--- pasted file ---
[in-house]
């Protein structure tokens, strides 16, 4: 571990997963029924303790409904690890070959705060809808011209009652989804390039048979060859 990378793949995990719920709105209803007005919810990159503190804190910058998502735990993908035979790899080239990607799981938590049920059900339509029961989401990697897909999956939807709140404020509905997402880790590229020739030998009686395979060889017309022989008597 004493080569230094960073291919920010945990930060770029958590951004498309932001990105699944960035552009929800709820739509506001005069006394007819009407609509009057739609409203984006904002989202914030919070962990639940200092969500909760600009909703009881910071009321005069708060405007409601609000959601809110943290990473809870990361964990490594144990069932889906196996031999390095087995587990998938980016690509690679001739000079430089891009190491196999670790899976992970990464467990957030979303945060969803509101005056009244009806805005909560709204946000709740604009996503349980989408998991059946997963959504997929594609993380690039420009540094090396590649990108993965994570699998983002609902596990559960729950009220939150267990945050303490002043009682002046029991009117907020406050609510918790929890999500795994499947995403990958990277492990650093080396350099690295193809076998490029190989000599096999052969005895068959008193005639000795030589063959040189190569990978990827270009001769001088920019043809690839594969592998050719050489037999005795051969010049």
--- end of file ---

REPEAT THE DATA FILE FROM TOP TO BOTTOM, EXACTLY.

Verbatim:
[in-house]
């Protein structure tokens, strides 16, 4: 571990997963029924303790409904690890070959705060809808011209009652989804390039048979060859 990378793949995990719920709105209803007005919810990159503190804190910058998502735990993908035979790899080239990607799981938590049920059900339509029961989401990697897909999956939807709140404020509905997402880790590229020739030998009686395979060889017309022989008597 004493080569230094960073291919920010945990930060770029958590951004498309932001990105699944960035552009929800709820739509506001005069006394007819009407609509009057739609409203984006904002989202914030919070962990639940200092969500909760600009909703009881910071009321005069708060405007409601609000959601809110943290990473809870990361964990490594144990069932889906196996031999390095087995587990998938980016690509690679001739000079430089891009190491196999670790899976992970990464467990957030979303945060969803509101005056009244009806805005909560709204946000709740604009996503349980989408998991059946997963959504997929594609993380690039420009540094090396590649990108993965994570699998983002609902596990559960729950009220939150267990945050303490002043009682002046029991009117907020406050609510918790929890999500795994499947995403990958990277492990650093080396350099690295193809076998490029190989000599096999052969005895068959008193005639000795030589063959040189190569990978990827270009001769001088920019043809690839594969592998050719050489037999005795051969010049």